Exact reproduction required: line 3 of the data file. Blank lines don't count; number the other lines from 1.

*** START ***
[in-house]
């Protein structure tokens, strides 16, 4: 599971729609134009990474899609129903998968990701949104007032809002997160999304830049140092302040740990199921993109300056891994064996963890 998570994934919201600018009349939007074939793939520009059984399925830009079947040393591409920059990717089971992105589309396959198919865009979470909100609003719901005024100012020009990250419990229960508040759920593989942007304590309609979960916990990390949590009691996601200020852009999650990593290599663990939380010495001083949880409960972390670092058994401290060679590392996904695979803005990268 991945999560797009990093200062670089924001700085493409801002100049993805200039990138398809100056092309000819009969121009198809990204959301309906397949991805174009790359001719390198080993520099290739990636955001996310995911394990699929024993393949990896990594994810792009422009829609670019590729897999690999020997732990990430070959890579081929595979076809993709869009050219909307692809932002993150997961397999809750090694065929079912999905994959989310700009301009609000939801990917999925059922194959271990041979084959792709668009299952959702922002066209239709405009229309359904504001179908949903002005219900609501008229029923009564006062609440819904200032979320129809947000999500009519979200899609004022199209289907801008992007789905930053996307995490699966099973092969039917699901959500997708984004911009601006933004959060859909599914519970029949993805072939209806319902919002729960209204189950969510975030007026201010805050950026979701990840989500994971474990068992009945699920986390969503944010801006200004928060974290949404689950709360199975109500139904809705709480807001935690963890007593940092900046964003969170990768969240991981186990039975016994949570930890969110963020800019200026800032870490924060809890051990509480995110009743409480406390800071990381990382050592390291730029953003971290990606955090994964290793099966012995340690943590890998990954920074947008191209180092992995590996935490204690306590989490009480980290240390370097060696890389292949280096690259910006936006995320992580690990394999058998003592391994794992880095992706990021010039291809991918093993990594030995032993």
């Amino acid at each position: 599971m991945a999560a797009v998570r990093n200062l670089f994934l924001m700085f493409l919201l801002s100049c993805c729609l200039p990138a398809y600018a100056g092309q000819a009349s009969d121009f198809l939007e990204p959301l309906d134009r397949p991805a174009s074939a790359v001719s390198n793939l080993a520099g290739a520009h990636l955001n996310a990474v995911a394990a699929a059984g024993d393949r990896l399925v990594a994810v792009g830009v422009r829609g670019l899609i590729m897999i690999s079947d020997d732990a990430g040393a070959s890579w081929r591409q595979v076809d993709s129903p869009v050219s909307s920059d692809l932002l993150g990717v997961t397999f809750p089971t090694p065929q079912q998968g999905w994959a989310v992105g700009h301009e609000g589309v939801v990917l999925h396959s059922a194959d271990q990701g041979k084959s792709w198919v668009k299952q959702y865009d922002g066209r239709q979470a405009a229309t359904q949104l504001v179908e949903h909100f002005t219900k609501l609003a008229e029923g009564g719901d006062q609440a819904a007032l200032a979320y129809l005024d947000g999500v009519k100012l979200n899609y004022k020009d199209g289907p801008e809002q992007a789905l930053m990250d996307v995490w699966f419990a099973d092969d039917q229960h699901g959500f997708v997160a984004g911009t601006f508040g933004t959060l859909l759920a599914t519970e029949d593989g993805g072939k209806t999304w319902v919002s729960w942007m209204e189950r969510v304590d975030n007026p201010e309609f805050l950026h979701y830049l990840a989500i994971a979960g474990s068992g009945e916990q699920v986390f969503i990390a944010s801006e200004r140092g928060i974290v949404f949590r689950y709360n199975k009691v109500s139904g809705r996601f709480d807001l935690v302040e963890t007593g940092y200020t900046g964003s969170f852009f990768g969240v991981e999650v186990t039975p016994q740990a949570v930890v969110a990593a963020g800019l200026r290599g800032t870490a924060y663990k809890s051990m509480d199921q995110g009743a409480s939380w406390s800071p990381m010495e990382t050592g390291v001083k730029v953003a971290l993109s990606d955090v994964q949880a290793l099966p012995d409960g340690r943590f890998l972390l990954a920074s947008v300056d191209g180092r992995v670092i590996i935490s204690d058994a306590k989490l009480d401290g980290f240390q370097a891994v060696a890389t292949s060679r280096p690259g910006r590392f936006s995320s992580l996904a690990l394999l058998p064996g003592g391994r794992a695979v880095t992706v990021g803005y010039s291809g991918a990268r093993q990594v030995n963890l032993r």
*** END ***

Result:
């Amino acid at each position: 599971m991945a999560a797009v998570r990093n200062l670089f994934l924001m700085f493409l919201l801002s100049c993805c729609l200039p990138a398809y600018a100056g092309q000819a009349s009969d121009f198809l939007e990204p959301l309906d134009r397949p991805a174009s074939a790359v001719s390198n793939l080993a520099g290739a520009h990636l955001n996310a990474v995911a394990a699929a059984g024993d393949r990896l399925v990594a994810v792009g830009v422009r829609g670019l899609i590729m897999i690999s079947d020997d732990a990430g040393a070959s890579w081929r591409q595979v076809d993709s129903p869009v050219s909307s920059d692809l932002l993150g990717v997961t397999f809750p089971t090694p065929q079912q998968g999905w994959a989310v992105g700009h301009e609000g589309v939801v990917l999925h396959s059922a194959d271990q990701g041979k084959s792709w198919v668009k299952q959702y865009d922002g066209r239709q979470a405009a229309t359904q949104l504001v179908e949903h909100f002005t219900k609501l609003a008229e029923g009564g719901d006062q609440a819904a007032l200032a979320y129809l005024d947000g999500v009519k100012l979200n899609y004022k020009d199209g289907p801008e809002q992007a789905l930053m990250d996307v995490w699966f419990a099973d092969d039917q229960h699901g959500f997708v997160a984004g911009t601006f508040g933004t959060l859909l759920a599914t519970e029949d593989g993805g072939k209806t999304w319902v919002s729960w942007m209204e189950r969510v304590d975030n007026p201010e309609f805050l950026h979701y830049l990840a989500i994971a979960g474990s068992g009945e916990q699920v986390f969503i990390a944010s801006e200004r140092g928060i974290v949404f949590r689950y709360n199975k009691v109500s139904g809705r996601f709480d807001l935690v302040e963890t007593g940092y200020t900046g964003s969170f852009f990768g969240v991981e999650v186990t039975p016994q740990a949570v930890v969110a990593a963020g800019l200026r290599g800032t870490a924060y663990k809890s051990m509480d199921q995110g009743a409480s939380w406390s800071p990381m010495e990382t050592g390291v001083k730029v953003a971290l993109s990606d955090v994964q949880a290793l099966p012995d409960g340690r943590f890998l972390l990954a920074s947008v300056d191209g180092r992995v670092i590996i935490s204690d058994a306590k989490l009480d401290g980290f240390q370097a891994v060696a890389t292949s060679r280096p690259g910006r590392f936006s995320s992580l996904a690990l394999l058998p064996g003592g391994r794992a695979v880095t992706v990021g803005y010039s291809g991918a990268r093993q990594v030995n963890l032993r």